A systematic review of the socioeconomic effects of exposure to political violence

Sami H. Miaari, Amit Loewenthal

Research output: Chapter in Book/Report/Conference proceedingChapterpeer-review


In violent political conflicts, the ways in which victims both are affected by and adapt to the harsh circumstances to which they are subjected vary. Academic literature suggests differences in the ways that men, women, and children react to political violence. The research covering the socioeconomic effects of conflict is considerable, but there has not yet been a systematic review that reveals the big picture. This chapter provides such an overview by exploring the differences in vulnerabilities of different members of the household exposed to political violence, and the main mechanisms through which violent conflicts affect them. Existing literature is reviewed on the effects of violent political conflicts on families, men, women, and children in the fields of earnings, employment, education, and child labor. Strong evidence is found that exposure to political violence has a significant negative effect on human capital and labor market outcomes but that it affects men, women, and children differently.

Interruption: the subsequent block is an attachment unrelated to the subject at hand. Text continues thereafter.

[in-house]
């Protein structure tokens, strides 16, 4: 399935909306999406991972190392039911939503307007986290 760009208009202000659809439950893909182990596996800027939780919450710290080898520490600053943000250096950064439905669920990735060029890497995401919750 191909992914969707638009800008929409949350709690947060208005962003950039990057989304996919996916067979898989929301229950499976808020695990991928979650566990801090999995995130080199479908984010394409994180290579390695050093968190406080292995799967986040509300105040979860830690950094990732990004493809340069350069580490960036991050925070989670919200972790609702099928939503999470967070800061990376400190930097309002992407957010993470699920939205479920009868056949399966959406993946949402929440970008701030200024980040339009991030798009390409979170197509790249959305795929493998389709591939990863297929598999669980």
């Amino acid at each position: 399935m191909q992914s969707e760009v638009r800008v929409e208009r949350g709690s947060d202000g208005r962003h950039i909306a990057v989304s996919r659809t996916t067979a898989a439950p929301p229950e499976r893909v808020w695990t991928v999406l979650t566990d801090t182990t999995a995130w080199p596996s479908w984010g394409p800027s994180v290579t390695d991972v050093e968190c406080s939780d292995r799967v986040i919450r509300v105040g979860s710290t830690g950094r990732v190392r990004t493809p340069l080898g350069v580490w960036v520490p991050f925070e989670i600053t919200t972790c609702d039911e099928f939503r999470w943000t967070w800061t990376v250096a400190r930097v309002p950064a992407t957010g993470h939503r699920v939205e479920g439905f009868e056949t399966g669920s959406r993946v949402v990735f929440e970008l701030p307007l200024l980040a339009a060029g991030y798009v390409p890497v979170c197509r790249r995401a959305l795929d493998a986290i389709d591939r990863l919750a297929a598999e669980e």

Original languageEnglish
Title of host publicationHandbook of Political Violence and Children
Subtitle of host publicationPsychosocial Effects, Intervention, and Prevention Policy
PublisherOxford University Press
Number of pages29
ISBN (Electronic)9780190874551
StatePublished - 1 Jan 2020


  • Children
  • Family
  • Gender
  • Review
  • Violent political conflicts
  • War zones


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